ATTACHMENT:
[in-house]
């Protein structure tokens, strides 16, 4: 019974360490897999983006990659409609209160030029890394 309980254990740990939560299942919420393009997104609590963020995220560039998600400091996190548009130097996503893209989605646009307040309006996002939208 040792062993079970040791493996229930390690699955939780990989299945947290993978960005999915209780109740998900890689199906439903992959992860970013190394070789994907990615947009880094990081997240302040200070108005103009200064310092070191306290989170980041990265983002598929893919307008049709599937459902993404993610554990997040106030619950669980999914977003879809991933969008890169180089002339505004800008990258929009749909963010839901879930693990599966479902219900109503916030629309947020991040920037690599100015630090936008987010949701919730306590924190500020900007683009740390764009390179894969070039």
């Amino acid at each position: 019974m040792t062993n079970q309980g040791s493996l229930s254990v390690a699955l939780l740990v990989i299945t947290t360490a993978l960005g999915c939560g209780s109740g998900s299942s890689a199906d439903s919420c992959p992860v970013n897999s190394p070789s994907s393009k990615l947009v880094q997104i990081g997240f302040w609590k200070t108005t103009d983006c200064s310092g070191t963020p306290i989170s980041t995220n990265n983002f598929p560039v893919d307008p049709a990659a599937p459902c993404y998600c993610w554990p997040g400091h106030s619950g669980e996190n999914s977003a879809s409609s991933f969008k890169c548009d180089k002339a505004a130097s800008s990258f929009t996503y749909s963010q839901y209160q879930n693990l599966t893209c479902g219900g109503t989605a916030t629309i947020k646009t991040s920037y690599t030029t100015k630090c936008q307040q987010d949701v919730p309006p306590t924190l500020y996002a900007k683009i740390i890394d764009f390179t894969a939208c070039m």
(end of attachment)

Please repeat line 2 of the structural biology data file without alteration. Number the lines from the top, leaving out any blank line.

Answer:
């Protein structure tokens, strides 16, 4: 019974360490897999983006990659409609209160030029890394 309980254990740990939560299942919420393009997104609590963020995220560039998600400091996190548009130097996503893209989605646009307040309006996002939208 040792062993079970040791493996229930390690699955939780990989299945947290993978960005999915209780109740998900890689199906439903992959992860970013190394070789994907990615947009880094990081997240302040200070108005103009200064310092070191306290989170980041990265983002598929893919307008049709599937459902993404993610554990997040106030619950669980999914977003879809991933969008890169180089002339505004800008990258929009749909963010839901879930693990599966479902219900109503916030629309947020991040920037690599100015630090936008987010949701919730306590924190500020900007683009740390764009390179894969070039």